Today, researchers at IBEC and the UPC report a new physical property of cells – which they’re calling active superelasticity – that may explain the unusual ability of cells to undergo extreme deformations.
The team, led by Marino Arroyo and Xavier Trepat (centre and right), developed a new approach to subject epithelial tissues – the thin cellular layers that cover internal and external surfaces of the body – to very large deformations, up to four times their original size. These cellular layers are fundamental to life, as they protect the body from radiation, pollutants and pathogens. They’re also responsible for gas exchange in the lungs, absorption of nutrients in the gut, and excretion of urine in the kidneys.
“Most materials are unhappy during stretching. As they become progressively deformed, they’ll want to go back to their unstretched state, like a rubber band, or may even break as the tension increases,” says Marino Arroyo, professor at the Polytechnic University of Catalonia and Associated Researcher at IBEC. The team found that the epithelial sheets have a different and unusual mechanical behavior. To their surprise, tissues did not break during stretching, and they were able to recover their initial size in a fully reversible way when unstretched. Even more surprisingly, some cells in the tissue barely stretched, while others became ‘superstretched’, increasing their area more than ten times.
The authors identified the molecular mechanisms that explain this physical behavior, which they call ‘active superelasticity’ as an analogy with the behavior of some high-tech metal alloys used in medical technologies. As cells become stretched, they become equally happy in an unstretched state or in a super-stretched state. As a result, these cell sheets can deal with increasing stretch by progressively switching cells into their super-stretched state without increasing tension, which would otherwise compromise integrity or cohesion. “We’re all familiar with superheroes like Ms Marvel or The Incredibles, who are able to stretch their bodies beyond human limits. It is fun to think that our cells are also super-stretchable. We’re made of super-hero cells!” says Xavier Trepat, IBEC group leader and ICREA research professor.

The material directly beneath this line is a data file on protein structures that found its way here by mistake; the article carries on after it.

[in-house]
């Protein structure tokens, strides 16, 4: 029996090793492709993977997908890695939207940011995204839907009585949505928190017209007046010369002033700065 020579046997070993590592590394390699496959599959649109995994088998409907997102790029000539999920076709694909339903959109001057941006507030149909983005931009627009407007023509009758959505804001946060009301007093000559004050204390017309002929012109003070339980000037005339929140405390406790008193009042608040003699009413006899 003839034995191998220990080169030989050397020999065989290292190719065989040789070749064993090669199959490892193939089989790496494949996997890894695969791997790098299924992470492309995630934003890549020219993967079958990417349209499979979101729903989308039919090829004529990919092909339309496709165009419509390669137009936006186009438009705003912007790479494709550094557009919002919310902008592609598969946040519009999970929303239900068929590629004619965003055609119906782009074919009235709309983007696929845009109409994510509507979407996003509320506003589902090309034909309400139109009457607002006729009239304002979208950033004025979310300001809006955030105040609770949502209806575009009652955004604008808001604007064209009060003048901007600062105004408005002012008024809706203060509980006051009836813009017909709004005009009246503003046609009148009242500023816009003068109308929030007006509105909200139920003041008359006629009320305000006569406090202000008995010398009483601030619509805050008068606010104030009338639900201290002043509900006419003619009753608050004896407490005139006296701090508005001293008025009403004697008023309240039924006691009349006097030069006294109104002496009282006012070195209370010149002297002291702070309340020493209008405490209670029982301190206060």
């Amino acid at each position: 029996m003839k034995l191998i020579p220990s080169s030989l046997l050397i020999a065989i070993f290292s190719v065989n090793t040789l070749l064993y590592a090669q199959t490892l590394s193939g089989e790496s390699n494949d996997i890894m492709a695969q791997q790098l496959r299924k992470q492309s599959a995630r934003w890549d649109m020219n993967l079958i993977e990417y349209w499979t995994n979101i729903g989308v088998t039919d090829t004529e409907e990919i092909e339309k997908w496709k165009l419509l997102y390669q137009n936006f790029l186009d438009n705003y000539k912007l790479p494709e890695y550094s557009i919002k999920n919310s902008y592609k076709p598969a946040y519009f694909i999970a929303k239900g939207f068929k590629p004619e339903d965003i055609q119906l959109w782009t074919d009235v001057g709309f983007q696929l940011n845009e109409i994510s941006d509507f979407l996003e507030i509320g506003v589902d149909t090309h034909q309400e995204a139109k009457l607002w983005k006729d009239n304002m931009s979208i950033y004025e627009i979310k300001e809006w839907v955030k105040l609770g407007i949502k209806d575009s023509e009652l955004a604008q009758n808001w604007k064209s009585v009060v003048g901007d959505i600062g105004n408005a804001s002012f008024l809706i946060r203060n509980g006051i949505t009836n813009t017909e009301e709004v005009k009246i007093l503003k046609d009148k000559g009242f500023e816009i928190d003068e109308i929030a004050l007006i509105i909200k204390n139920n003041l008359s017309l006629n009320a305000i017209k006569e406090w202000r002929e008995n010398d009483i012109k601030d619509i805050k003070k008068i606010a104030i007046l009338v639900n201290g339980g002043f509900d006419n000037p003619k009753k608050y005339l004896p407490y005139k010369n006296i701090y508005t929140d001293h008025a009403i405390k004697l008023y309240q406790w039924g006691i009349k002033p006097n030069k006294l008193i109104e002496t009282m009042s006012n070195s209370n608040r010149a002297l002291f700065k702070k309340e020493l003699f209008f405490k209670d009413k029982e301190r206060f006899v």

“Understanding this surprising mechanical behavior in epithelial tissues could help us build better artificial organs or new bionic technologies such as organs-on-a-chip,” says Ernest Latorre (left) of IBEC’s Integrative Cell and Tissue Dynamics group and first author of the study.
—This work was supported by the Spanish Ministry of Economy and Competitiveness/FEDER (BFU2015-65074-P to X.T., DPI2015-71789-R to M.A., SAF2017-89782-R to NM, SAF2015-72617-EXP to N.M., RYC-2014-16242 to N.M.), the Generalitat de Catalunya and CERCA program (2014-SGR-927 to X.T., 2017-FI-B1-00068 grant to E.L., 2014-SGR-1471 to M.A., 2017 SGR 1306 to N.M., ‘ICREA Academia’ award to M.A.), the European Research Council (CoG-616480 to X.T., CoG-681434 to M.A., CoG-617233 to B.L., StG-640525 to N.M.), European Commission (project H2020-FETPROACT-01-2016-731957 to M.A., A.d.C. and X.T.), LABAE16006 to N.M., Instituto de Salud Carlos III (CardioCell, TerCel to N.M.), the Deutsche Forschung Gemeinschaft (SFB 1027 to A.d.C.) and Obra Social ‘La Caixa’. IBEC is recipient of a Severo Ochoa Award of Excellence from the MINECO.
Soure article: Ernest Latorre, Sohan Kale, Laura Casares, Manuel Gomez-Gonzalez, Marina Uroz, Léo Valon, Roshna V. Nair, Elena Garreta, Nuria Montserrat, Aránzazu del Campo, Benoit Ladoux, Marino Arroyo & Xavier Trepat (2018). Active superelasticity in three-dimensional epithelia of controlled shape. Nature, pub ahead of print